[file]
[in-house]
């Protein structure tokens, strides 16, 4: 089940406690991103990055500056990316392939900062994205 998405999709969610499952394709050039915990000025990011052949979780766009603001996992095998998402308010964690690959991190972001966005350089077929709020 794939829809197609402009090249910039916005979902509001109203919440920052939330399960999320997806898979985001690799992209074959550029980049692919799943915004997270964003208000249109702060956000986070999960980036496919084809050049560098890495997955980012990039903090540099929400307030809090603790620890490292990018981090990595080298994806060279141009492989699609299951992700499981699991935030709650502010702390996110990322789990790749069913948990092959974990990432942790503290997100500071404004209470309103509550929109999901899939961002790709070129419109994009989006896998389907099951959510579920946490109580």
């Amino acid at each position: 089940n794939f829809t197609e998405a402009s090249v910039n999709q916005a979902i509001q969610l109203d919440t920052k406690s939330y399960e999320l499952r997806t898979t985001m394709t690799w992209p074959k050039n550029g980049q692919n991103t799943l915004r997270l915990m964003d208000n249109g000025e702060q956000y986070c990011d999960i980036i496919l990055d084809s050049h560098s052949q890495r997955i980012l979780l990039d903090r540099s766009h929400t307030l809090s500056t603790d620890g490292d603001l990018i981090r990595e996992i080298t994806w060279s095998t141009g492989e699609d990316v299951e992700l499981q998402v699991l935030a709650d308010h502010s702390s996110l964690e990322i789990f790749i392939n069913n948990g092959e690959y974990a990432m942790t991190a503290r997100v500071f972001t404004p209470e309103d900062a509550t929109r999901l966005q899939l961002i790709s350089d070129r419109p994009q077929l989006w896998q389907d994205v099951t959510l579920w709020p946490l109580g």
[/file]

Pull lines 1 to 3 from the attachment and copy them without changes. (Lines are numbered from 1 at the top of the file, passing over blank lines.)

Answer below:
[in-house]
């Protein structure tokens, strides 16, 4: 089940406690991103990055500056990316392939900062994205 998405999709969610499952394709050039915990000025990011052949979780766009603001996992095998998402308010964690690959991190972001966005350089077929709020 794939829809197609402009090249910039916005979902509001109203919440920052939330399960999320997806898979985001690799992209074959550029980049692919799943915004997270964003208000249109702060956000986070999960980036496919084809050049560098890495997955980012990039903090540099929400307030809090603790620890490292990018981090990595080298994806060279141009492989699609299951992700499981699991935030709650502010702390996110990322789990790749069913948990092959974990990432942790503290997100500071404004209470309103509550929109999901899939961002790709070129419109994009989006896998389907099951959510579920946490109580």
């Amino acid at each position: 089940n794939f829809t197609e998405a402009s090249v910039n999709q916005a979902i509001q969610l109203d919440t920052k406690s939330y399960e999320l499952r997806t898979t985001m394709t690799w992209p074959k050039n550029g980049q692919n991103t799943l915004r997270l915990m964003d208000n249109g000025e702060q956000y986070c990011d999960i980036i496919l990055d084809s050049h560098s052949q890495r997955i980012l979780l990039d903090r540099s766009h929400t307030l809090s500056t603790d620890g490292d603001l990018i981090r990595e996992i080298t994806w060279s095998t141009g492989e699609d990316v299951e992700l499981q998402v699991l935030a709650d308010h502010s702390s996110l964690e990322i789990f790749i392939n069913n948990g092959e690959y974990a990432m942790t991190a503290r997100v500071f972001t404004p209470e309103d900062a509550t929109r999901l966005q899939l961002i790709s350089d070129r419109p994009q077929l989006w896998q389907d994205v099951t959510l579920w709020p946490l109580g």